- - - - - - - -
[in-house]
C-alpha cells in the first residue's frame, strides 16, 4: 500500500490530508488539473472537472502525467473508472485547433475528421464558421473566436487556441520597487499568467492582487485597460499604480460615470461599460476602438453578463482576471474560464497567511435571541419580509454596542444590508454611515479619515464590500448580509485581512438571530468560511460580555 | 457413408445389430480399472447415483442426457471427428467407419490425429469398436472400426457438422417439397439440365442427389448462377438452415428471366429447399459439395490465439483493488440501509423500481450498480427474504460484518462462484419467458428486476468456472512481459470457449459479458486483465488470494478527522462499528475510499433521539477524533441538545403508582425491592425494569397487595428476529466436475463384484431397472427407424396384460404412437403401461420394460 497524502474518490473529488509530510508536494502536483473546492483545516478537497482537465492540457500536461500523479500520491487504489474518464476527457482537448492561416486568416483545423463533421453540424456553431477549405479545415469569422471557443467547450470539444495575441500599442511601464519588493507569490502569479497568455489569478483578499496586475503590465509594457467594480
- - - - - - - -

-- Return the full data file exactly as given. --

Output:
[in-house]
C-alpha cells in the first residue's frame, strides 16, 4: 500500500490530508488539473472537472502525467473508472485547433475528421464558421473566436487556441520597487499568467492582487485597460499604480460615470461599460476602438453578463482576471474560464497567511435571541419580509454596542444590508454611515479619515464590500448580509485581512438571530468560511460580555 | 457413408445389430480399472447415483442426457471427428467407419490425429469398436472400426457438422417439397439440365442427389448462377438452415428471366429447399459439395490465439483493488440501509423500481450498480427474504460484518462462484419467458428486476468456472512481459470457449459479458486483465488470494478527522462499528475510499433521539477524533441538545403508582425491592425494569397487595428476529466436475463384484431397472427407424396384460404412437403401461420394460 497524502474518490473529488509530510508536494502536483473546492483545516478537497482537465492540457500536461500523479500520491487504489474518464476527457482537448492561416486568416483545423463533421453540424456553431477549405479545415469569422471557443467547450470539444495575441500599442511601464519588493507569490502569479497568455489569478483578499496586475503590465509594457467594480